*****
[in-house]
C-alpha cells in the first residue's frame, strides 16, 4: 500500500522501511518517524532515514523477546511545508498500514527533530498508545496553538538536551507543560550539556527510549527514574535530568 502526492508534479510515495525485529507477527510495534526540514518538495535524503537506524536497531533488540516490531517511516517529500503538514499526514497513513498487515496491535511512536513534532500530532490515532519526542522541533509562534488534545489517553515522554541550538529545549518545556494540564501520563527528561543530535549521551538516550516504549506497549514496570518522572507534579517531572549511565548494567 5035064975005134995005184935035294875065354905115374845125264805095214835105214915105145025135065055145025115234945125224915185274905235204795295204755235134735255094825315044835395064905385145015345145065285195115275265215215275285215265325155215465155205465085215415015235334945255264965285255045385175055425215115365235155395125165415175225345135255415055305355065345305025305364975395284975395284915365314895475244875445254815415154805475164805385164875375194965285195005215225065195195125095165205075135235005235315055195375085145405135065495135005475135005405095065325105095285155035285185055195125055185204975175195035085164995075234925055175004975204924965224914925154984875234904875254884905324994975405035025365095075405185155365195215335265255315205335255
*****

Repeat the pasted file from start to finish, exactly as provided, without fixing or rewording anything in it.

[in-house]
C-alpha cells in the first residue's frame, strides 16, 4: 500500500522501511518517524532515514523477546511545508498500514527533530498508545496553538538536551507543560550539556527510549527514574535530568 502526492508534479510515495525485529507477527510495534526540514518538495535524503537506524536497531533488540516490531517511516517529500503538514499526514497513513498487515496491535511512536513534532500530532490515532519526542522541533509562534488534545489517553515522554541550538529545549518545556494540564501520563527528561543530535549521551538516550516504549506497549514496570518522572507534579517531572549511565548494567 5035064975005134995005184935035294875065354905115374845125264805095214835105214915105145025135065055145025115234945125224915185274905235204795295204755235134735255094825315044835395064905385145015345145065285195115275265215215275285215265325155215465155205465085215415015235334945255264965285255045385175055425215115365235155395125165415175225345135255415055305355065345305025305364975395284975395284915365314895475244875445254815415154805475164805385164875375194965285195005215225065195195125095165205075135235005235315055195375085145405135065495135005475135005405095065325105095285155035285185055195125055185204975175195035085164995075234925055175004975204924965224914925154984875234904875254884905324994975405035025365095075405185155365195215335265255315205335255